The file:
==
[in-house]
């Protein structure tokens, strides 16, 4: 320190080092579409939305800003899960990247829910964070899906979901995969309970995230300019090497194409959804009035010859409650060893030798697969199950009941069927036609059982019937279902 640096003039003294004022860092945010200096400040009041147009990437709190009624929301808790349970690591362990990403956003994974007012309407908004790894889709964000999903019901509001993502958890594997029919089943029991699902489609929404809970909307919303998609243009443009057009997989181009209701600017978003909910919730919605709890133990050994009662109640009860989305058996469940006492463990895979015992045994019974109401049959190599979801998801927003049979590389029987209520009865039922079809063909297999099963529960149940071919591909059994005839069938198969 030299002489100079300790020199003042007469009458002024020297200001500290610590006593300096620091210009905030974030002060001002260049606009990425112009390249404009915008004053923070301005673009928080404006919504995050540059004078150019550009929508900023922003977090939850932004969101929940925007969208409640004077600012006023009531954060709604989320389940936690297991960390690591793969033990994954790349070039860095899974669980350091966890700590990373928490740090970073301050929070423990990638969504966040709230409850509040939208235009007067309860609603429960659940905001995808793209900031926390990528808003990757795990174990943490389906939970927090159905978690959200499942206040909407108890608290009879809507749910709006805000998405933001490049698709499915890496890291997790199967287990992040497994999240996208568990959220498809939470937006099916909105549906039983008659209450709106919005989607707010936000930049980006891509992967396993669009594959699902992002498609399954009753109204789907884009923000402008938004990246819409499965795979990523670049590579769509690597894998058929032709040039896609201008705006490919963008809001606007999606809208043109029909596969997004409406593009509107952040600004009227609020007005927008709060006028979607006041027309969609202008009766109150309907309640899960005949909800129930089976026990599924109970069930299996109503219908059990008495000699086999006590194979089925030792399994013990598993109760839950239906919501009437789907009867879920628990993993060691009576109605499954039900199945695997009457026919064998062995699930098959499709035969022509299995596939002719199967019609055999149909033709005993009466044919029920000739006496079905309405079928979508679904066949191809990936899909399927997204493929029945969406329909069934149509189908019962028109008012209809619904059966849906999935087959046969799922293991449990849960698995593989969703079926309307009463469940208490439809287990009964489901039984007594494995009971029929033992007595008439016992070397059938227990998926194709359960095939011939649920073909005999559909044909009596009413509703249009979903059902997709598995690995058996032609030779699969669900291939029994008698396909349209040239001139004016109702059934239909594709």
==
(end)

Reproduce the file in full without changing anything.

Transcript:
[in-house]
């Protein structure tokens, strides 16, 4: 320190080092579409939305800003899960990247829910964070899906979901995969309970995230300019090497194409959804009035010859409650060893030798697969199950009941069927036609059982019937279902 640096003039003294004022860092945010200096400040009041147009990437709190009624929301808790349970690591362990990403956003994974007012309407908004790894889709964000999903019901509001993502958890594997029919089943029991699902489609929404809970909307919303998609243009443009057009997989181009209701600017978003909910919730919605709890133990050994009662109640009860989305058996469940006492463990895979015992045994019974109401049959190599979801998801927003049979590389029987209520009865039922079809063909297999099963529960149940071919591909059994005839069938198969 030299002489100079300790020199003042007469009458002024020297200001500290610590006593300096620091210009905030974030002060001002260049606009990425112009390249404009915008004053923070301005673009928080404006919504995050540059004078150019550009929508900023922003977090939850932004969101929940925007969208409640004077600012006023009531954060709604989320389940936690297991960390690591793969033990994954790349070039860095899974669980350091966890700590990373928490740090970073301050929070423990990638969504966040709230409850509040939208235009007067309860609603429960659940905001995808793209900031926390990528808003990757795990174990943490389906939970927090159905978690959200499942206040909407108890608290009879809507749910709006805000998405933001490049698709499915890496890291997790199967287990992040497994999240996208568990959220498809939470937006099916909105549906039983008659209450709106919005989607707010936000930049980006891509992967396993669009594959699902992002498609399954009753109204789907884009923000402008938004990246819409499965795979990523670049590579769509690597894998058929032709040039896609201008705006490919963008809001606007999606809208043109029909596969997004409406593009509107952040600004009227609020007005927008709060006028979607006041027309969609202008009766109150309907309640899960005949909800129930089976026990599924109970069930299996109503219908059990008495000699086999006590194979089925030792399994013990598993109760839950239906919501009437789907009867879920628990993993060691009576109605499954039900199945695997009457026919064998062995699930098959499709035969022509299995596939002719199967019609055999149909033709005993009466044919029920000739006496079905309405079928979508679904066949191809990936899909399927997204493929029945969406329909069934149509189908019962028109008012209809619904059966849906999935087959046969799922293991449990849960698995593989969703079926309307009463469940208490439809287990009964489901039984007594494995009971029929033992007595008439016992070397059938227990998926194709359960095939011939649920073909005999559909044909009596009413509703249009979903059902997709598995690995058996032609030779699969669900291939029994008698396909349209040239001139004016109702059934239909594709």